BJPsych Open 8 (2) e73 [2022-03-21; online 2022-03-21]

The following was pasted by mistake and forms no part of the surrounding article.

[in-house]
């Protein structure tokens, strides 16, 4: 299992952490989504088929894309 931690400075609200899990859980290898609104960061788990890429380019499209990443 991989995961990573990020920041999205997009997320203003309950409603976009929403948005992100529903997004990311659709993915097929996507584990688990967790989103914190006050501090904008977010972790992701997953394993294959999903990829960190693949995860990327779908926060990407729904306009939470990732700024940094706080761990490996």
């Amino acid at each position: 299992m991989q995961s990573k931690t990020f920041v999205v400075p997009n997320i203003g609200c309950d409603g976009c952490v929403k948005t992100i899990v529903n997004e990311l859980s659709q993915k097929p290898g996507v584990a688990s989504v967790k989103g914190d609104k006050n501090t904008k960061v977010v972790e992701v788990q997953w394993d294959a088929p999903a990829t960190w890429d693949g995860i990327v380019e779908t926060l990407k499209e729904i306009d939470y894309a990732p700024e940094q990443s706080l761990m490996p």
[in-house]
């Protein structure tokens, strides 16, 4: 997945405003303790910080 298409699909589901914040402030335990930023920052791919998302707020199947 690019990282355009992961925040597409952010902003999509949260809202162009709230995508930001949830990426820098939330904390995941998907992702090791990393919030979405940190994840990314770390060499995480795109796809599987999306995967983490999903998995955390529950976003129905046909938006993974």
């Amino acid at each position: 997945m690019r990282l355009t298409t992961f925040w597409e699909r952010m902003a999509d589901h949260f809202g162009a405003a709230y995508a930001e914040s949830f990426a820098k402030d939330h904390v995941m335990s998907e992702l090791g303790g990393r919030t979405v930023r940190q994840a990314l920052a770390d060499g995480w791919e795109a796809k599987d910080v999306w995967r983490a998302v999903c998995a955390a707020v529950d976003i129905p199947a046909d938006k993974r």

The severity of COVID-19 remains high worldwide. Therefore, millions of individuals are likely to suffer from fear of COVID-19 and related mental health factors. The present systematic review and meta-analysis aimed to synthesize empirical evidence to understand fear of COVID-19 and its associations with mental health-related problems during this pandemic period. Relevant studies were searched for on five databases (Scopus, ProQuest, EMBASE, PubMed Central, and ISI Web of Knowledge), using relevant terms (COVID-19-related fear, anxiety, depression, mental health-related factors, mental well-being and sleep problems). All studies were included for analyses irrespective of their methodological quality, and the impact of quality on pooled effect size was examined by subgroup analysis. The meta-analysis pooled data from 91 studies comprising 88 320 participants (mean age 38.88 years; 60.66% females) from 36 countries. The pooled estimated mean of fear of COVID-19 was 13.11 (out of 35), using the Fear of COVID-19 Scale. The associations between fear of COVID-19 and mental health-related factors were mostly moderate (Fisher's z = 0.56 for mental health-related factors; 0.54 for anxiety; 0.42 for stress; 0.40 for depression; 0.29 for sleep problems and -0.24 for mental well-being). Methodological quality did not affect these associations. Fear of COVID-19 has associations with various mental health-related factors. Therefore, programmes for reducing fear of COVID-19 and improving mental health are needed.